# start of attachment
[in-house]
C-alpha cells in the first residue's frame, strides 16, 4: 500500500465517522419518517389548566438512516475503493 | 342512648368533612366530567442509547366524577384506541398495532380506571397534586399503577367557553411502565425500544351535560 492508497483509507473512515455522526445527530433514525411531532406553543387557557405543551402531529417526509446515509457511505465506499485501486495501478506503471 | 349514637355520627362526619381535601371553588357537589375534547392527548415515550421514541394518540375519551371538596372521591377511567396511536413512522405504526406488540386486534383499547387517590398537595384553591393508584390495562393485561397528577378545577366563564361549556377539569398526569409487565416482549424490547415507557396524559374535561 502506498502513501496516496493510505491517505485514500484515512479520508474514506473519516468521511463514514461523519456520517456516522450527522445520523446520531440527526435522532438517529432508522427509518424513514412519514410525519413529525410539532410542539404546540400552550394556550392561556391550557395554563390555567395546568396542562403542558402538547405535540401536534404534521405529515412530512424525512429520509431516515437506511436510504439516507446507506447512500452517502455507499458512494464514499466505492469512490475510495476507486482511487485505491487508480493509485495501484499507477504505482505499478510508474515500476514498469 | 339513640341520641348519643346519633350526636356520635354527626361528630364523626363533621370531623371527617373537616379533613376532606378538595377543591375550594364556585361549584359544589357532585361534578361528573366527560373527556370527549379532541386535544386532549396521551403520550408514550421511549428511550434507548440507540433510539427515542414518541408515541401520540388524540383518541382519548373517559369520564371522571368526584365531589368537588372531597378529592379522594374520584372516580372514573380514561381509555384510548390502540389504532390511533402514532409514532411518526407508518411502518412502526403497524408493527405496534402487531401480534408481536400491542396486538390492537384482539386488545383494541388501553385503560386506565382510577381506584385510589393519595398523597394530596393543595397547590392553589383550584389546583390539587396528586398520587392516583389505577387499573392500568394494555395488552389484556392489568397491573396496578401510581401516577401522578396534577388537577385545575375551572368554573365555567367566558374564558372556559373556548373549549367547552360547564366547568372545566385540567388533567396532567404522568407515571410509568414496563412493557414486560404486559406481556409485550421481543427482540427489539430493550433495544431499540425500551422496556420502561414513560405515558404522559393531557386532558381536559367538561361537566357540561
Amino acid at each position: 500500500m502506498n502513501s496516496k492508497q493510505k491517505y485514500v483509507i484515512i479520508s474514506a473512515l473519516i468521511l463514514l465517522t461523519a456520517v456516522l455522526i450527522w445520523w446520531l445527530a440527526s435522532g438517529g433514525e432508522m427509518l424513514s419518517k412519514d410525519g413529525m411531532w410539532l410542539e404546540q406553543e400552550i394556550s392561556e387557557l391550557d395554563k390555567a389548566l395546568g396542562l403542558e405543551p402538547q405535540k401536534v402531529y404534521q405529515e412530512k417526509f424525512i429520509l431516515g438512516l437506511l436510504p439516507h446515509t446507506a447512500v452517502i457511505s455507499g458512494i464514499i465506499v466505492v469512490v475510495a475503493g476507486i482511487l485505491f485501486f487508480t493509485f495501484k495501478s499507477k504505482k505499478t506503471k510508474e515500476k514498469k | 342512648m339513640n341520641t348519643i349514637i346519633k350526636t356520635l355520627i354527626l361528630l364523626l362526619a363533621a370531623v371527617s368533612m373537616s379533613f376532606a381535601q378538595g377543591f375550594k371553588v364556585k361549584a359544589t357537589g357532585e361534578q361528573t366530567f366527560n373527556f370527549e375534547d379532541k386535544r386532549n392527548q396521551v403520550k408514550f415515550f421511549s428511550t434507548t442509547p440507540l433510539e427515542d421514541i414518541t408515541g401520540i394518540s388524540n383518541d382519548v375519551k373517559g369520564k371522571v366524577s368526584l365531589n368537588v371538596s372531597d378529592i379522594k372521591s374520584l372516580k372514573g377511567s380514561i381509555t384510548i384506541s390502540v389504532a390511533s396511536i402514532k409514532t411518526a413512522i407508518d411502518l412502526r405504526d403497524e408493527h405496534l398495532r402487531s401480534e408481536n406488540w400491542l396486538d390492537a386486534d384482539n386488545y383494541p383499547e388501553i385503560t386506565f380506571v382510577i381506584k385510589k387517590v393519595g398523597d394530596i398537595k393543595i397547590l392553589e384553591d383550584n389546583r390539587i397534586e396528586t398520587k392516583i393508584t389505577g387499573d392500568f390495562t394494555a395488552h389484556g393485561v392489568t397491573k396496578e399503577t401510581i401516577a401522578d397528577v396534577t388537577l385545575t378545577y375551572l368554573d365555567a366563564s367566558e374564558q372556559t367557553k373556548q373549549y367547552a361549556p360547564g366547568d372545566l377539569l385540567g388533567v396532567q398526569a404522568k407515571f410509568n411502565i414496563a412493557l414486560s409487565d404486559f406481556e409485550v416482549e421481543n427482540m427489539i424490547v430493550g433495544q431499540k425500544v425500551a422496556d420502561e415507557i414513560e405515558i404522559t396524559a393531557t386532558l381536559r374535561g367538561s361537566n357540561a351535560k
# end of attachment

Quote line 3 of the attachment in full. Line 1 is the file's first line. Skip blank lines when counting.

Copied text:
Amino acid at each position: 500500500m502506498n502513501s496516496k492508497q493510505k491517505y485514500v483509507i484515512i479520508s474514506a473512515l473519516i468521511l463514514l465517522t461523519a456520517v456516522l455522526i450527522w445520523w446520531l445527530a440527526s435522532g438517529g433514525e432508522m427509518l424513514s419518517k412519514d410525519g413529525m411531532w410539532l410542539e404546540q406553543e400552550i394556550s392561556e387557557l391550557d395554563k390555567a389548566l395546568g396542562l403542558e405543551p402538547q405535540k401536534v402531529y404534521q405529515e412530512k417526509f424525512i429520509l431516515g438512516l437506511l436510504p439516507h446515509t446507506a447512500v452517502i457511505s455507499g458512494i464514499i465506499v466505492v469512490v475510495a475503493g476507486i482511487l485505491f485501486f487508480t493509485f495501484k495501478s499507477k504505482k505499478t506503471k510508474e515500476k514498469k | 342512648m339513640n341520641t348519643i349514637i346519633k350526636t356520635l355520627i354527626l361528630l364523626l362526619a363533621a370531623v371527617s368533612m373537616s379533613f376532606a381535601q378538595g377543591f375550594k371553588v364556585k361549584a359544589t357537589g357532585e361534578q361528573t366530567f366527560n373527556f370527549e375534547d379532541k386535544r386532549n392527548q396521551v403520550k408514550f415515550f421511549s428511550t434507548t442509547p440507540l433510539e427515542d421514541i414518541t408515541g401520540i394518540s388524540n383518541d382519548v375519551k373517559g369520564k371522571v366524577s368526584l365531589n368537588v371538596s372531597d378529592i379522594k372521591s374520584l372516580k372514573g377511567s380514561i381509555t384510548i384506541s390502540v389504532a390511533s396511536i402514532k409514532t411518526a413512522i407508518d411502518l412502526r405504526d403497524e408493527h405496534l398495532r402487531s401480534e408481536n406488540w400491542l396486538d390492537a386486534d384482539n386488545y383494541p383499547e388501553i385503560t386506565f380506571v382510577i381506584k385510589k387517590v393519595g398523597d394530596i398537595k393543595i397547590l392553589e384553591d383550584n389546583r390539587i397534586e396528586t398520587k392516583i393508584t389505577g387499573d392500568f390495562t394494555a395488552h389484556g393485561v392489568t397491573k396496578e399503577t401510581i401516577a401522578d397528577v396534577t388537577l385545575t378545577y375551572l368554573d365555567a366563564s367566558e374564558q372556559t367557553k373556548q373549549y367547552a361549556p360547564g366547568d372545566l377539569l385540567g388533567v396532567q398526569a404522568k407515571f410509568n411502565i414496563a412493557l414486560s409487565d404486559f406481556e409485550v416482549e421481543n427482540m427489539i424490547v430493550g433495544q431499540k425500544v425500551a422496556d420502561e415507557i414513560e405515558i404522559t396524559a393531557t386532558l381536559r374535561g367538561s361537566n357540561a351535560k